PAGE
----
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The Rainbow Resource Centre has compiled a resource kit for sport organizations seeking to create inclusive and welcoming environments for 2SLGBTQ+ participants. Some of the recommendations include collaborating with 2SLGBTQ+ organizations, considering how language is used in your sporting space, and ensuring that employees are offered inclusivity training.

Sport policies and programs have placed increased emphasis on encouraging diversity within clubs and organizations over the last several years. Yet, change has been slow. In this article, researchers examine the mindsets at play underlying conscious or unconscious resistance to increased diversity in sport organizations, and include practical tips to address resistance.

Athletes’ relationship with food can be complicated. This is especially true for women in sport, who tend to have higher rates of disordered eating. The role of sport participation in athletes’ relationship with food is not straightforward. Some studies suggest that sport participation itself can make disordered eating more likely. Other research highlights the many benefits of sport participation, including improved body image. This article considers how sporting cultures shape athletes’ relationship with food and their bodies, particularly for women athletes.

Sport has historically often been an unsafe space for LGBTQ+ athletes. Recent Canadian research sought to examine attitudes towards LGBTQ+ inclusion in figure skating, to assess whether these attitudes vary by gender, sexual identity, or level of participation in skating, and to examine the impact of contact with LGBTQ+ people on attitudes towards inclusion. Overall, researchers found positive attitudes towards inclusion within Canadian figure skating.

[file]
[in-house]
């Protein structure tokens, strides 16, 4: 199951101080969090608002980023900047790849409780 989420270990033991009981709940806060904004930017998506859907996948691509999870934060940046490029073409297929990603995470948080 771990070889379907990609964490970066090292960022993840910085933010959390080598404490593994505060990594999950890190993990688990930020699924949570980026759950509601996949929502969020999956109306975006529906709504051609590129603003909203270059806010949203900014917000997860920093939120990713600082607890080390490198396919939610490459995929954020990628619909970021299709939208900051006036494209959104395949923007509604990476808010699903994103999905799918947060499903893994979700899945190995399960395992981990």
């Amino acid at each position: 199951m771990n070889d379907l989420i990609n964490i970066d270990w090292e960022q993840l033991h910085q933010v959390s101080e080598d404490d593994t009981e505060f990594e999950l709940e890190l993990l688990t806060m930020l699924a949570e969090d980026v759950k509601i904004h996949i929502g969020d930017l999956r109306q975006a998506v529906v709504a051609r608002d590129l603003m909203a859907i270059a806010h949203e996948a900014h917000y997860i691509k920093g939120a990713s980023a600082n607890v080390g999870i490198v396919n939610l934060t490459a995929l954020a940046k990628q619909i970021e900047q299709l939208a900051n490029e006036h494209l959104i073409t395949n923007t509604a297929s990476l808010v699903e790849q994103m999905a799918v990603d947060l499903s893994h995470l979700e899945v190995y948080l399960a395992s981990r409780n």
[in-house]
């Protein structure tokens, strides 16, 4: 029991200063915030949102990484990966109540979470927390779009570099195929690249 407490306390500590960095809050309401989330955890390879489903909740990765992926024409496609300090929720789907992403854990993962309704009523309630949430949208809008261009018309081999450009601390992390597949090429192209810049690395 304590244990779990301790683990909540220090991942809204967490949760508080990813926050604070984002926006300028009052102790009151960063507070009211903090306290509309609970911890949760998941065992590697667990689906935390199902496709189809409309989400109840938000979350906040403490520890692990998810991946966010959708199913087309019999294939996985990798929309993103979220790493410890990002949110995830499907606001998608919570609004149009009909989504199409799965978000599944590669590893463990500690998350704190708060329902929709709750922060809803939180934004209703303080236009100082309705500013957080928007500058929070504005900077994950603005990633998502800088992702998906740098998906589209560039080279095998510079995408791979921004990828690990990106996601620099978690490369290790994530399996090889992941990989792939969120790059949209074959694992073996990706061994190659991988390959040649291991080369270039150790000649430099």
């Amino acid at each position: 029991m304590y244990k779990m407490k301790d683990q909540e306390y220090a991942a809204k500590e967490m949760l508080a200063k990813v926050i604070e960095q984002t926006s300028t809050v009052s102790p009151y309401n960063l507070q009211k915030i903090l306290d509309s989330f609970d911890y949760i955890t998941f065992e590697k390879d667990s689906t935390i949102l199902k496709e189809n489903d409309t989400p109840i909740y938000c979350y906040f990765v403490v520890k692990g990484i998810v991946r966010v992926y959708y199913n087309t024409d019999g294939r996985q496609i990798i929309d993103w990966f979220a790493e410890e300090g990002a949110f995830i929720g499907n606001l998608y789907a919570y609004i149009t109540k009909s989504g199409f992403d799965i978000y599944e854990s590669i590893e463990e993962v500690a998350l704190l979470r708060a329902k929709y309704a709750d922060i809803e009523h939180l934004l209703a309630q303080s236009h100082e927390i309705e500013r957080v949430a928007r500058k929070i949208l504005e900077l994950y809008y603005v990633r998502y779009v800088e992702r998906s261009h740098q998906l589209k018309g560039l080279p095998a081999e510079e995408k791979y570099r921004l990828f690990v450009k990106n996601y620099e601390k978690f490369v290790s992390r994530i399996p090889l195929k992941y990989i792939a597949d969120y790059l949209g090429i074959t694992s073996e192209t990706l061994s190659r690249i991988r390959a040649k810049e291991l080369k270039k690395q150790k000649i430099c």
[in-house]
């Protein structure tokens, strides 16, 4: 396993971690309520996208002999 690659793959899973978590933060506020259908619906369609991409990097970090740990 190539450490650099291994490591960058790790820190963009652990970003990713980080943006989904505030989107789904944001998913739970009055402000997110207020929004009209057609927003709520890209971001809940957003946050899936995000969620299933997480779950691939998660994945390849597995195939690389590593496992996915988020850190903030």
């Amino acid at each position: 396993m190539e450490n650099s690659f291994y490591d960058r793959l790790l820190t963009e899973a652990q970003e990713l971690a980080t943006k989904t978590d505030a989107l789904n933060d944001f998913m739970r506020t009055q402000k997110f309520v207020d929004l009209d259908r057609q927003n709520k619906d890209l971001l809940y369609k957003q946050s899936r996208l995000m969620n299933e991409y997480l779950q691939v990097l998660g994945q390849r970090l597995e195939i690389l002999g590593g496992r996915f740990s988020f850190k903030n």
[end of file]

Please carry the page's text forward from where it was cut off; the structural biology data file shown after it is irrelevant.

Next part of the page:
Sport participation has many benefits for one’s well-being. However, sport is not always a welcoming environment for LBGTQ+ people. Research consistently demonstrates that homophobia can be pervasive in sport contexts like gyms, arenas, and locker rooms (Anderson, 2017; Cleland, 2018; Frederick et al., 2022; Hartmann-Tews et al., 2021). In this blog, researchers from Brock University share findings from their study on the experiences of gay men in organized sport, including how they navigate stressors and ultimately how they derive well-being from sport participation.

A Para athlete who chooses to pursue a new sport or get involved in a second sport, or whose circumstances force them to leave their sport, is engaging in a process called “athlete transfer.” The Paralympic Athlete Transfer Task Force has undertaken research to understand athlete transfer experience and inform future policies and pathways.

For many sport organizations, funding is a key topic of discussion. As they look to continue their missions or potentially create new, innovative and inclusive programming, questions about where that funding can come is top of mind. This blog provides strategies for crafting a convincing grant application.

The Canadian women’s professional sport market is estimated to be worth $150-200 million currently, and is significantly underdeveloped. Meanwhile, fan interest in women’s pro sports has never been higher. New research from Canadian Women & Sport presents an exciting roadmap for investing in women’s professional sport in Canada.

Practitioners interested in offering inclusive sport environments could consider reverse integration, a new approach that integrates mainstream participants into Para sport. When implemented in a wheelchair basketball league, researchers found health and social benefits for all participants including a deeper understanding and awareness of (dis)ability and roles within the team.

Despite the past year being significant for women’s sport, evidence demonstrates that athlete research is still heavily skewed towards male. This imbalance leaves large gaps in knowledge about women’s sport, sports-related injuries and in particular, training and the menstrual cycle.